07/24/2012 02:26 pm ET | Updated Sep 23, 2012

Happy Birthday, Mom and Dad!

As another birth year comes to a close and a new one stands poised to begin, I find myself pondering our cultural ideas about birthdays and the very nature of age.

If you'd asked me at 18 how I thought I would look, feel, think, and dream in my 30s, I doubt I would have said, "precisely the way I do now!" And yet, on the verge of the first moments of 38, I seem to myself exactly as I always have... as mentally and physically inspired, excited, and energetic about and in life as I was in my teens.

I'm not an anomaly. Many people I know and care about remark how "odd" it is that they feel the same as they did when they were children... that they don't feel like they're getting older.

Maybe what's "odd" is the meaning we assign to age and the way we imagine the experience of aging.

What would we do and who would we be if we allowed ourselves for a moment to consider 38 as 18... to pretend that 21 was in fact 60? Wonder, wild adventure, and unbridled passion aren't meant to be the exclusive playgrounds of the young. The creation of meaningful and moving poetry, music, and art isn't reserved for only the seasoned and experienced. I marvel at the profound maturity and vast knowing of many of my young clients. I am in awe of my father's dancing and theater-going three nights a week and my mother who -- a month after retirement -- enrolled with giddy enthusiasm in university courses on everything from archeology to occidental history to Eastern mysticism. How much I learn from them all!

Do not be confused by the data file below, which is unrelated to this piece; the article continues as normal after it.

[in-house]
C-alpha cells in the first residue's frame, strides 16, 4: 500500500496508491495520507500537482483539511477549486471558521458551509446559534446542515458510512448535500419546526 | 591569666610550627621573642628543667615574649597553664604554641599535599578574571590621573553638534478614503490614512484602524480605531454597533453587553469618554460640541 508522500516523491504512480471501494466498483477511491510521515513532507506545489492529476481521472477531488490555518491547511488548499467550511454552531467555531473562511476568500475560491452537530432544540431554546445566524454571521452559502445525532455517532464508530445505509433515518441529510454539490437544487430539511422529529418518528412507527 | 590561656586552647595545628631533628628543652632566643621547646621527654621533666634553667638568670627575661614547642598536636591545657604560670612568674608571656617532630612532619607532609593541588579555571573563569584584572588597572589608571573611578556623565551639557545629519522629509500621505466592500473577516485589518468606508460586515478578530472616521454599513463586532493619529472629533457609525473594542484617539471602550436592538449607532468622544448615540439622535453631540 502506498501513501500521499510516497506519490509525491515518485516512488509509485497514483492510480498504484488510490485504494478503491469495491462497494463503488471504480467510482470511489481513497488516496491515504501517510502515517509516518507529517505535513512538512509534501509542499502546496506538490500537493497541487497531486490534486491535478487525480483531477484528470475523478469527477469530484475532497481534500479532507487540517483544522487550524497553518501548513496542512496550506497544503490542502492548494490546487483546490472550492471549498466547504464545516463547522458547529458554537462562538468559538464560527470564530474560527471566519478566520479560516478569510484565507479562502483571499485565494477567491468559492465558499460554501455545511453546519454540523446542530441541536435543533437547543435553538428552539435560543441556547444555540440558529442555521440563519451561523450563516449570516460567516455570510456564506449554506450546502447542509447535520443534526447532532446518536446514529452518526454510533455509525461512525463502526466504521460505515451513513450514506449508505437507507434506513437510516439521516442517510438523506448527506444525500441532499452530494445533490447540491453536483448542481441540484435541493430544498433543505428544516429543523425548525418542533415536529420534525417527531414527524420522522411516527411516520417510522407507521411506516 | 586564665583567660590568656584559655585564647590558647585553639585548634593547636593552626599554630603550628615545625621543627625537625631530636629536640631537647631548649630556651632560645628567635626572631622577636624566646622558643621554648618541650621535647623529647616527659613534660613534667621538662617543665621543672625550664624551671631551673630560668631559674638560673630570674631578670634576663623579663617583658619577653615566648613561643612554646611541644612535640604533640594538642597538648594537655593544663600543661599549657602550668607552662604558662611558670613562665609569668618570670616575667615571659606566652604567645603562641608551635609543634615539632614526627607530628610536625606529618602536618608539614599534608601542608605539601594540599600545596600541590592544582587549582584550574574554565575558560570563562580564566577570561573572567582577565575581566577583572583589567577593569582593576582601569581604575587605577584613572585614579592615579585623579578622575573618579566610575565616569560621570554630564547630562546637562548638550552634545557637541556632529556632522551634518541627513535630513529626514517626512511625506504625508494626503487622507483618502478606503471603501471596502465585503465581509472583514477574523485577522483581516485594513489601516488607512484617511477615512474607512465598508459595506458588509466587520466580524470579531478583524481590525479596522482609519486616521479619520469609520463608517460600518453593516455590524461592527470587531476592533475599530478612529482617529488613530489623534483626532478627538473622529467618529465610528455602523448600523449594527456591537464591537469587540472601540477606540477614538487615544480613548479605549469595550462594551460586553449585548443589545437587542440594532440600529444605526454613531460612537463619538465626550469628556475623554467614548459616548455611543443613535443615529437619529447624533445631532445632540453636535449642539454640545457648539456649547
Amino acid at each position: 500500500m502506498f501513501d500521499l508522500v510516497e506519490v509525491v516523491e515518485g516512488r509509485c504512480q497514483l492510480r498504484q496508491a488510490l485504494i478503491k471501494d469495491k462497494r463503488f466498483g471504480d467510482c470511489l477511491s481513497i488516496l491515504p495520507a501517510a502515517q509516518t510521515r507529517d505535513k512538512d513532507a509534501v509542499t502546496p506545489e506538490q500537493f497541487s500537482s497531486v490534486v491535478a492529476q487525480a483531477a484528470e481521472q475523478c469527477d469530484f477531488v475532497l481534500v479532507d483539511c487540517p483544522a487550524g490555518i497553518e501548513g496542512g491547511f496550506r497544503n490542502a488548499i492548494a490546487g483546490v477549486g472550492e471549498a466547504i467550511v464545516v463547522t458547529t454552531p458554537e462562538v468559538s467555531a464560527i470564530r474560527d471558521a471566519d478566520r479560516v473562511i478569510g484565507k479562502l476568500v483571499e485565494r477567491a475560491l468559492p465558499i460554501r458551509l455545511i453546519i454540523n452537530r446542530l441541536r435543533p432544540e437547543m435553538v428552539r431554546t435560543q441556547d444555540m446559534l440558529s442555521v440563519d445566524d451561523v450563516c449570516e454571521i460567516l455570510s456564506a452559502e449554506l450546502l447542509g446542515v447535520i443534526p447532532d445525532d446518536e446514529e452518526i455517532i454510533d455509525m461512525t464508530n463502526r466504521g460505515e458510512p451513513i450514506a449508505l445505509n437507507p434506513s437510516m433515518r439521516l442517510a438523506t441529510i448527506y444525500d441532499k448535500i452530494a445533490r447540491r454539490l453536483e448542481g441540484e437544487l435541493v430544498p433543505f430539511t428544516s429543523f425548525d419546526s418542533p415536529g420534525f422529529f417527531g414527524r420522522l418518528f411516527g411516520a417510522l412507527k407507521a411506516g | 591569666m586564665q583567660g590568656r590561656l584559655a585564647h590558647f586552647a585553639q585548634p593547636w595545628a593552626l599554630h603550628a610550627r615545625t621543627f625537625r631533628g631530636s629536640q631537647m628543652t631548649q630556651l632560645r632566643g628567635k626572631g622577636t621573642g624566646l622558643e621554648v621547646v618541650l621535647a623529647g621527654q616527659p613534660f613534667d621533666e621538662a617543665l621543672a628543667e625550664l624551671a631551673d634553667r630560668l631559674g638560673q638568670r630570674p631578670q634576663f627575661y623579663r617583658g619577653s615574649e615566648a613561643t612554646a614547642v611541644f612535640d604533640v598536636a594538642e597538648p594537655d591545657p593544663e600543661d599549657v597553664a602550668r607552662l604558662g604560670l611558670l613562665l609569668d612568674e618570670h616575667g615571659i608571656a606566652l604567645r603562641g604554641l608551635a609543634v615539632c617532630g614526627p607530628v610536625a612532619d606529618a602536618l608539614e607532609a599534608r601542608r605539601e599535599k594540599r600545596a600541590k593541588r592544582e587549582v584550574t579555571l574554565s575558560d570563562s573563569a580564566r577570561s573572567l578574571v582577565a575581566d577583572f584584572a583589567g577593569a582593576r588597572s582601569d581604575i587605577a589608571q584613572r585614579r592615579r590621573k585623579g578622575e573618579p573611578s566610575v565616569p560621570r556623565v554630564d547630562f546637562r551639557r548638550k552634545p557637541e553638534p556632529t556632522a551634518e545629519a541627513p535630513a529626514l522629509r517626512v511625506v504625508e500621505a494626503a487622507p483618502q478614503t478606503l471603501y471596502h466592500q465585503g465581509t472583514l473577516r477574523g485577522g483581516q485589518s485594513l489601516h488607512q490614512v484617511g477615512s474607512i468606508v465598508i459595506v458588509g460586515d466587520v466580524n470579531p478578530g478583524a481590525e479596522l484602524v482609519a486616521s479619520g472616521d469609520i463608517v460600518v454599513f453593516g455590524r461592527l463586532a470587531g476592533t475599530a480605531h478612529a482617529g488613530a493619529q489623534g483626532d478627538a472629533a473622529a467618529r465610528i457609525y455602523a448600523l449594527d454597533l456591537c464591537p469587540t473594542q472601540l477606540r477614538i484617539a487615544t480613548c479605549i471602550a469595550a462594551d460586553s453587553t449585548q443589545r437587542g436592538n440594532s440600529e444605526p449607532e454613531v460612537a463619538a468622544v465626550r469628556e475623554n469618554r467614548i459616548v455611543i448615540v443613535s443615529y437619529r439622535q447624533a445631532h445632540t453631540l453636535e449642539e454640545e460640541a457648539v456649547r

How are we limiting the possibilities of ourselves and others by the notions of age to which we individually and collectively cling? How many 8-year-olds think they're too young for their ideas to matter? How many at 80 think that they're too old?

I'm also impressed by what a birthday is truly celebrating. When I consider my parents back on July 29, 1974 at 9:13 a.m. after a 17-hour labor (my first official act of stubbornness) I can't help but feel overwhelmed by the idea that this day is not about me.

So as my parents' special day approaches yet again, I wish you all the opportunity -- whatever your age -- to explore the endless and timeless possibilities of mind, body, and heart that are available to you beyond what you've heretofore thought of as age-appropriate. And to give thanks, in word or spirit, to those who brought you into this world... to those who made it possible for you to now be in the midst of this incredible gift and ride called life.

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